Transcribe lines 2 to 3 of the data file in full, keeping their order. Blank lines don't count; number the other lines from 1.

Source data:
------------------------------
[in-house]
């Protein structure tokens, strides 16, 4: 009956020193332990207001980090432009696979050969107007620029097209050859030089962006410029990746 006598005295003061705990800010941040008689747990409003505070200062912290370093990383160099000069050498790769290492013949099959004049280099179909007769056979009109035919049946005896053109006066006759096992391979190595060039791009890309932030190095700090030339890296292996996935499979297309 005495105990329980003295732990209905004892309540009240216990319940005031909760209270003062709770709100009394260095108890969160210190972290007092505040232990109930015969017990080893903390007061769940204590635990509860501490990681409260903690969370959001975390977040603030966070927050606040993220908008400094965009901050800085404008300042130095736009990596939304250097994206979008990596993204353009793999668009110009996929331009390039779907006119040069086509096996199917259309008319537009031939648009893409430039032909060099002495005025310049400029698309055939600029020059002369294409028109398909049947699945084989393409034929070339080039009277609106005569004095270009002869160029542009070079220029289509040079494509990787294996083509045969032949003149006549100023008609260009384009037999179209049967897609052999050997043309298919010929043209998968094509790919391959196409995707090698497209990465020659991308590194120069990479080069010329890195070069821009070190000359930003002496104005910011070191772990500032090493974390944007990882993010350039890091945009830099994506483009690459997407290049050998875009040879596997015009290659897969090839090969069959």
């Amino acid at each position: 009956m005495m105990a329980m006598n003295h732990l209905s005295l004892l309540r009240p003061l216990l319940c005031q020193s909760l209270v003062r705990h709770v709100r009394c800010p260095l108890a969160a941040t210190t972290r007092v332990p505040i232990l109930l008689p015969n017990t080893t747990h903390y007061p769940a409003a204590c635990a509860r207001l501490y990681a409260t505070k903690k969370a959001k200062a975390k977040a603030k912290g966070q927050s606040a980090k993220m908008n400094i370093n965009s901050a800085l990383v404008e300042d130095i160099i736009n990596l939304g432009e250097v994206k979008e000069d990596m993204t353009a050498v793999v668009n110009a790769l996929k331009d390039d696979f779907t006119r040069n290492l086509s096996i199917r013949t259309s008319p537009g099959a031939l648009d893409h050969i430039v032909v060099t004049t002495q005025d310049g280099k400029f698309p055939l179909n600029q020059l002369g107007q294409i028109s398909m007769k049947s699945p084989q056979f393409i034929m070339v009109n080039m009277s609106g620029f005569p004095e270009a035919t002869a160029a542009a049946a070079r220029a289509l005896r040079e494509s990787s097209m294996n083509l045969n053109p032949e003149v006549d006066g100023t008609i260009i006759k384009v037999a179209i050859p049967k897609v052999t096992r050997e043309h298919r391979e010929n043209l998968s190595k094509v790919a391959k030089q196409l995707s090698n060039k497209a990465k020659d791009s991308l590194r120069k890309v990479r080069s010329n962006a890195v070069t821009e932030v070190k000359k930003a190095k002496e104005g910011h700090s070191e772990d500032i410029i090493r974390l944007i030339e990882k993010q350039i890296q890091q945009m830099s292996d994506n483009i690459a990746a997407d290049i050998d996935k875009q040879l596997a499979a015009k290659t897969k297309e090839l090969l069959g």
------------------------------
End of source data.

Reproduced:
């Protein structure tokens, strides 16, 4: 009956020193332990207001980090432009696979050969107007620029097209050859030089962006410029990746 006598005295003061705990800010941040008689747990409003505070200062912290370093990383160099000069050498790769290492013949099959004049280099179909007769056979009109035919049946005896053109006066006759096992391979190595060039791009890309932030190095700090030339890296292996996935499979297309 005495105990329980003295732990209905004892309540009240216990319940005031909760209270003062709770709100009394260095108890969160210190972290007092505040232990109930015969017990080893903390007061769940204590635990509860501490990681409260903690969370959001975390977040603030966070927050606040993220908008400094965009901050800085404008300042130095736009990596939304250097994206979008990596993204353009793999668009110009996929331009390039779907006119040069086509096996199917259309008319537009031939648009893409430039032909060099002495005025310049400029698309055939600029020059002369294409028109398909049947699945084989393409034929070339080039009277609106005569004095270009002869160029542009070079220029289509040079494509990787294996083509045969032949003149006549100023008609260009384009037999179209049967897609052999050997043309298919010929043209998968094509790919391959196409995707090698497209990465020659991308590194120069990479080069010329890195070069821009070190000359930003002496104005910011070191772990500032090493974390944007990882993010350039890091945009830099994506483009690459997407290049050998875009040879596997015009290659897969090839090969069959």
């Amino acid at each position: 009956m005495m105990a329980m006598n003295h732990l209905s005295l004892l309540r009240p003061l216990l319940c005031q020193s909760l209270v003062r705990h709770v709100r009394c800010p260095l108890a969160a941040t210190t972290r007092v332990p505040i232990l109930l008689p015969n017990t080893t747990h903390y007061p769940a409003a204590c635990a509860r207001l501490y990681a409260t505070k903690k969370a959001k200062a975390k977040a603030k912290g966070q927050s606040a980090k993220m908008n400094i370093n965009s901050a800085l990383v404008e300042d130095i160099i736009n990596l939304g432009e250097v994206k979008e000069d990596m993204t353009a050498v793999v668009n110009a790769l996929k331009d390039d696979f779907t006119r040069n290492l086509s096996i199917r013949t259309s008319p537009g099959a031939l648009d893409h050969i430039v032909v060099t004049t002495q005025d310049g280099k400029f698309p055939l179909n600029q020059l002369g107007q294409i028109s398909m007769k049947s699945p084989q056979f393409i034929m070339v009109n080039m009277s609106g620029f005569p004095e270009a035919t002869a160029a542009a049946a070079r220029a289509l005896r040079e494509s990787s097209m294996n083509l045969n053109p032949e003149v006549d006066g100023t008609i260009i006759k384009v037999a179209i050859p049967k897609v052999t096992r050997e043309h298919r391979e010929n043209l998968s190595k094509v790919a391959k030089q196409l995707s090698n060039k497209a990465k020659d791009s991308l590194r120069k890309v990479r080069s010329n962006a890195v070069t821009e932030v070190k000359k930003a190095k002496e104005g910011h700090s070191e772990d500032i410029i090493r974390l944007i030339e990882k993010q350039i890296q890091q945009m830099s292996d994506n483009i690459a990746a997407d290049i050998d996935k875009q040879l596997a499979a015009k290659t897969k297309e090839l090969l069959g």